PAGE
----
How Will Technology Transform Healthcare by 2030?


Written by Taavi

October 13, 2020 | 4 min read

A healthcare messaging app worked on by Thorgate helped save 21 lives in 2018. That healthcare messaging app is called TXP Chat™. It is the only secure, HIPAA-compliant communication system dedicated to the unique needs of Transplant Centers and Organ Procurement Organizations (OPOs), which must, perforce, operate in a decentralised manner. 

We worked closely together with OmniLife in scoping this project. Messaging speed was of the essence in the project because the time from when an organ is released to when it is transplanted is critical. On average, more than 60 percent of donated hearts and lungs are thrown away every year. 

Security was another key aspect, due to the highly sensitive nature of the communications required, as well as their complexity. 

For a full appreciation of the project, you should read our case study on it, describing everything from what we encountered when scoping the app to developing it as a React Native Application, with backend code in node.js. 

In another healthtech project we did, an AI company dedicated to assisting people with rare diseases saved 90 percent of potential lost income as a result of Thorgate’s lean and agile approach towards a software solution they were looking to implement

This is why when it comes to healthtech, at Thorgate we have ample data and experience to understand the intersection between machine learning, AI and the healthcare industry. As a key account manager and product consultant myself, I have seen the paradigm shift in the perspective on how technology can advance healthcare and what the future holds. 

How Technology Is Disrupting the Healthtech Industry now

Hi-Tech Tools for Healthcare Professionals

As the silver tsunami comes upon us, millennials are reaching an age where their money starts to talk. The dinosauric age of physical dossiers and x-ray film is coming to an end, replaced by Electronic Health Records and Advanced Medical Imaging. 

The consumer drives the industry now, and the consumer is accustomed to a world where everything happens at the click of a button, and where learning to use a smartphone is more valuable than learning to write with a pen. 

Medical practitioners now have a choice of cloud-driven tools to scale their IT and manage their practices. Doctors also now have the ability to diagnose and prescribe medication from a distance using telehealth and telehealth mobile apps. 

The Future Is Big Data and AI

The enormous amounts of healthcare data accumulated over the years is changing the industry’s paradigm from curing disease to actively preventing it. The advent of technology makes this possible. 

A perfect example is that of the COVID-19 Track and Trace programs and apps being deployed now in many parts of the world. As a result of this data accumulation, and the active development of cutting-edge tech, prevention of another worldwide pandemic is the keynote. 

Risk Aversion to Adopting Innovative Products Is Gone

The healthcare industry has realised that it needs to keep pace with emerging technologies. As mentioned previously, many of those technologies are aimed at prevention, and a significant trend in healthtech today relates to “reducing hospitalisation and related costs” as a result of significant healthtech breakthroughs such as wearables that can track and transmit patient data.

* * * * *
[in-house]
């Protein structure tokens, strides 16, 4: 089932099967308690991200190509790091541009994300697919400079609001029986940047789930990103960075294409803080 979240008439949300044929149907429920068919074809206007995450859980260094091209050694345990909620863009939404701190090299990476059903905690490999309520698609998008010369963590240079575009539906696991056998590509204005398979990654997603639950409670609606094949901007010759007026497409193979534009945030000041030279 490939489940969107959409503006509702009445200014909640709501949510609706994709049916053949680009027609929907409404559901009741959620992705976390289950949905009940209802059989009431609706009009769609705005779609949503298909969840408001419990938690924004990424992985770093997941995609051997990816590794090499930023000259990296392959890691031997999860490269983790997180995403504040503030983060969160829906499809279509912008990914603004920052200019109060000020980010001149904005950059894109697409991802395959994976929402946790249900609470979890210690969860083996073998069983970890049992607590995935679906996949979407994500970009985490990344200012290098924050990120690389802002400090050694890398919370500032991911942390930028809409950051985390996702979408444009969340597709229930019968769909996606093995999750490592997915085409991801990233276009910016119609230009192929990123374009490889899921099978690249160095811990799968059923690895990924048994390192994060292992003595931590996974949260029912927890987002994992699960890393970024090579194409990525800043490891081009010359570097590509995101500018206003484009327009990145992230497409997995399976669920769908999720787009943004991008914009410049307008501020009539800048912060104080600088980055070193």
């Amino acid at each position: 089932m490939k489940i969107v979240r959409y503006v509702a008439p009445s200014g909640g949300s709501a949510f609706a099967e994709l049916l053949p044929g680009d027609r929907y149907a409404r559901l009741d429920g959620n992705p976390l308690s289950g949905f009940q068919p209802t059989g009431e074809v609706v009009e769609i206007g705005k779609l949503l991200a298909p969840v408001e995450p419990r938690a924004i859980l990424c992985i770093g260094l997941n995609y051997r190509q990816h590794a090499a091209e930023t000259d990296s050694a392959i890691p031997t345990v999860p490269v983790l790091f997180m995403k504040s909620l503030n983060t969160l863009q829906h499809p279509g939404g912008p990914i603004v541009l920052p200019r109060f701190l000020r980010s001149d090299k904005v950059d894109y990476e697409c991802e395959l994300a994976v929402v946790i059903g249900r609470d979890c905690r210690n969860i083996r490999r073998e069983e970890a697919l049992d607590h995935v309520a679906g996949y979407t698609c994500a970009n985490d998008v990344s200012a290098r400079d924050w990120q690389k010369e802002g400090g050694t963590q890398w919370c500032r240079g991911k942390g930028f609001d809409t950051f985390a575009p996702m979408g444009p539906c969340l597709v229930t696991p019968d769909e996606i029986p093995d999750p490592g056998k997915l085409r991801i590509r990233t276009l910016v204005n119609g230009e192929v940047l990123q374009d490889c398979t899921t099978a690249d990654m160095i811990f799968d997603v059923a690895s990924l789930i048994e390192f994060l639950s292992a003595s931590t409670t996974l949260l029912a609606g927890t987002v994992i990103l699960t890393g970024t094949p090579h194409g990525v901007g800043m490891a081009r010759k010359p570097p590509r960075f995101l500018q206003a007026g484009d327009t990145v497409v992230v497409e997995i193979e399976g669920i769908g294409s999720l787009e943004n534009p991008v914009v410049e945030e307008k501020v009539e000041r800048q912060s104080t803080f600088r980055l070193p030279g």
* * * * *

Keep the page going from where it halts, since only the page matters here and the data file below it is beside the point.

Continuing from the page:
The AI market in relevance to Healthcare is anticipated to reach USD 190.6 billion by 2025, at a CAGR of 36.6%.
Source: Acumen Research & Consulting

Healthtech and Healthcare Predictions for 2030

According to a recent KPMG study, 54% of millennials have postponed healthcare because of costs, while 49% do not have a primary care physician.

We are able to predict that the “physical visit to the doctor” is a scenario that will be reserved for only the most serious cases, possibly even only those requiring actual treatment in a decade. 

This is due to the continued rise in sophistication of healthtech products, coupled with the new generation’s expectation that everything happens via some device they carry on themselves constantly (smartphones, other wearables, etc.). 

Also, COVID-19 and the “New Normal” push the world into an ever-more socially distant model. Anything which reduces contact and helps protect medical professionals will be supported. 

Prevention and “stay well” apps will play a big role in future healthcare. This includes fitness apps. 

Medical practitioners will have no choice but to put the consumer first. By using data analytics and trend analyses, it will be impossible for any healthcare provider to not see and understand the consumer’s needs and thereby adapt to them.

Self-monitoring and insertables will come to the fore, and these insertables will probably connect with some device the user always carries around. The data will then probably be transferred to an AI system that offers up a diagnosis and/prescription. 

If there is any doubt of the diagnosis, only then will a human practitioner be alerted. 

At-home ECGs can already be purchased from Apple and AliveCorr, and it’s only a matter of time before other diagnostic devices become available directly to the consumer. 

The ubiquity of medical data storage, and the urgency of storing it in a sensible manner so as to prevent future pandemics, will result in the need for stronger processing power, leading to further innovation in data processors; perhaps even some created specifically for the medical industry.

In essence, predictive analytics will probably be the “de facto” medical solution that newer generations prefer adopting, as opposed to the “family doctor” paradigm which is slowly seeing its sunset in this modern, tech-driven world. 

Looking for a product consultation? Book a free one-hour product consultation with an E-health software expert here.

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